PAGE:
Berlitz, the international language instruction company headquartered on Alexander Road, is looking for franchise owners to bring language instruction to local classrooms in after-school programs.

Tom Godfrey, director of Berlitz Kids North America, says no foreign language skill is needed in order to own a Berlitz Franchise, and hire instructors and train them in the Berlitz teaching technique. Godfrey says franchise owners pay a $5,000-a-year royalty fee, and in return can take advantage of the company’s training methods as well as its well-known brand.

The Berlitz Kids After-School program offers English, French, Mandarin and Spanish classes at public, private or charter elementary schools. The 130-year-old Berlitz method for teaching languages involves the instructor communicating with students only in the language being taught, and allowing students to work out grammatical rules rather than necessarily explaining them overtly.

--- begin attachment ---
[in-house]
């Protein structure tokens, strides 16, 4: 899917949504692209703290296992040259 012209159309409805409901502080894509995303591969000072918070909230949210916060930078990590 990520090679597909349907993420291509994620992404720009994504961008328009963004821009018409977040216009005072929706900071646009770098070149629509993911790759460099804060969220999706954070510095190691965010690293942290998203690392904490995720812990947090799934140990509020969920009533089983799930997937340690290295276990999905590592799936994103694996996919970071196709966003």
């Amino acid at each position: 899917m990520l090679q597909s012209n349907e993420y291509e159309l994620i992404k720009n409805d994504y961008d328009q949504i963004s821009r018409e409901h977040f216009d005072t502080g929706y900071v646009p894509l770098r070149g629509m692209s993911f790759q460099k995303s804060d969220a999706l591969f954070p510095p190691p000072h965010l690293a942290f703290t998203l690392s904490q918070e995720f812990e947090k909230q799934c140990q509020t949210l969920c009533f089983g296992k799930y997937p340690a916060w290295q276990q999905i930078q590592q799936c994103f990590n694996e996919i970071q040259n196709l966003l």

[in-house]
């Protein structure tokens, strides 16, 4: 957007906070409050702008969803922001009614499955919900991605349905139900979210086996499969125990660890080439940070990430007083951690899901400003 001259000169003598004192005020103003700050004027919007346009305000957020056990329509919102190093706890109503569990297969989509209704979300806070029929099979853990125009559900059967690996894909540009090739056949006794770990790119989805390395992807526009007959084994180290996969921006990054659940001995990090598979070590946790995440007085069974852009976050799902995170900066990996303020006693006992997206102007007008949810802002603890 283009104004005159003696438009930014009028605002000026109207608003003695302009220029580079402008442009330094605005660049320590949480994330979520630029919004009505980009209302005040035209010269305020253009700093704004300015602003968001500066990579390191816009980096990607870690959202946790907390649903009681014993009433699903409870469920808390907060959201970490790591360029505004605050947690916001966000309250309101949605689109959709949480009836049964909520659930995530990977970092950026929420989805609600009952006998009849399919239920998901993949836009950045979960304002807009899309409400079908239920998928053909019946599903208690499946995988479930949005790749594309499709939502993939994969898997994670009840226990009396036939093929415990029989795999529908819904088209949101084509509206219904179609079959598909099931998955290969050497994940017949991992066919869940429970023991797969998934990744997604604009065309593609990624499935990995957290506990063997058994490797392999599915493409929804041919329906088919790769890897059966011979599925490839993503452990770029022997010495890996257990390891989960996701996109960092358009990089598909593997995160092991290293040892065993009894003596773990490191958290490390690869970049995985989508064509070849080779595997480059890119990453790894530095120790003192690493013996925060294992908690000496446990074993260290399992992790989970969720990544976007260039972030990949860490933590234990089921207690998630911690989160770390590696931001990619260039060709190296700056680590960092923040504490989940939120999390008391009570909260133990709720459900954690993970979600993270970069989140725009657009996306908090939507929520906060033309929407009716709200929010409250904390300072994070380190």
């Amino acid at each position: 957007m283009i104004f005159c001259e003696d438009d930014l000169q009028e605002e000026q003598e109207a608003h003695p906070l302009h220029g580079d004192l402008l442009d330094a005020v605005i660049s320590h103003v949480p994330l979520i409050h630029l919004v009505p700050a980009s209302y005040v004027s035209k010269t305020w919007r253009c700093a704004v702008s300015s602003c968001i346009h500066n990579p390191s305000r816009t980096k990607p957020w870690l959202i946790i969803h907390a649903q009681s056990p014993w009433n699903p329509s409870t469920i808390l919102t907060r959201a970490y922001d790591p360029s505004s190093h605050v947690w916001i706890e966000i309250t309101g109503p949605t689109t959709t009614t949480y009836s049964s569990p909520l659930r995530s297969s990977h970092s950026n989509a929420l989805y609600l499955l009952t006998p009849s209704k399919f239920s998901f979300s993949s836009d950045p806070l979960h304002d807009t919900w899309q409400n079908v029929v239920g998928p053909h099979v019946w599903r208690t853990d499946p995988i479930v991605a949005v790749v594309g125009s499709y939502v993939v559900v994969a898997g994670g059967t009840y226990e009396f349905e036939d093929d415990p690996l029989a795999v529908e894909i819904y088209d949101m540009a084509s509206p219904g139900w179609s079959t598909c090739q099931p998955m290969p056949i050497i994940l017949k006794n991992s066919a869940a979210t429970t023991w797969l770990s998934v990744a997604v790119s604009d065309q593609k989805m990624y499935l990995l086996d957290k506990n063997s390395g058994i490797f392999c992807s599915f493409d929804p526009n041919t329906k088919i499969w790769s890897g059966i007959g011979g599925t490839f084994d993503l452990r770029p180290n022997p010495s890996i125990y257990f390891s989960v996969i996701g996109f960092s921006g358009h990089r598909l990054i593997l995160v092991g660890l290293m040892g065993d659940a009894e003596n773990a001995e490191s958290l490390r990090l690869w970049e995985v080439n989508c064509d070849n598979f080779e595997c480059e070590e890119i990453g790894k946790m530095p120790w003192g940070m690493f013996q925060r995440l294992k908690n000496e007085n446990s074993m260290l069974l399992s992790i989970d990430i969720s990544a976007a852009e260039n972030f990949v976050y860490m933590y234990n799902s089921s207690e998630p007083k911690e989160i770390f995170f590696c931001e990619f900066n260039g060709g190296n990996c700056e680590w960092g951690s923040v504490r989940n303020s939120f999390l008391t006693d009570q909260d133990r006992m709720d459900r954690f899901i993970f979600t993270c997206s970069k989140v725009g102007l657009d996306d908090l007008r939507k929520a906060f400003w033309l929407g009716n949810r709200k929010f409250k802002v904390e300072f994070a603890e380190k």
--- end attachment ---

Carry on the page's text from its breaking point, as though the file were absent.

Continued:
Berlitz will hold two open houses in its Princeton headquarters for those interested in becoming a Berlitz Franchisee: Wednesday, August 14, from 6:30 to 8:30 p.m. and on Saturday, August 17, from 9:30 to 11:30 a.m. 888-281-9757 or www.berlitz.us/aspfranchise.

Godfrey says overhead costs for franchisees are limited since the classes are taught in existing school facilities and there is no requirement for a brick-and-mortar presence. “We have found that parents prefer us to bring the instruction to the children rather than have the parents bring the children to us,” Gordon says. “Since the children are already at their elementary schools, they can stay after school on class days to enjoy their language program.”

Gordon says the programs are typically paid for by the parents. He says there is a big demand for language instruction, especially since Berlitz only operates 50 of its private language centers in the United States. “As parents look to develop their children’s skills for success in their lifetimes, the most common languages requested are Spanish, Mandarin, French, and English. Demand for Mandarin has increased substantially,” Gordon says.

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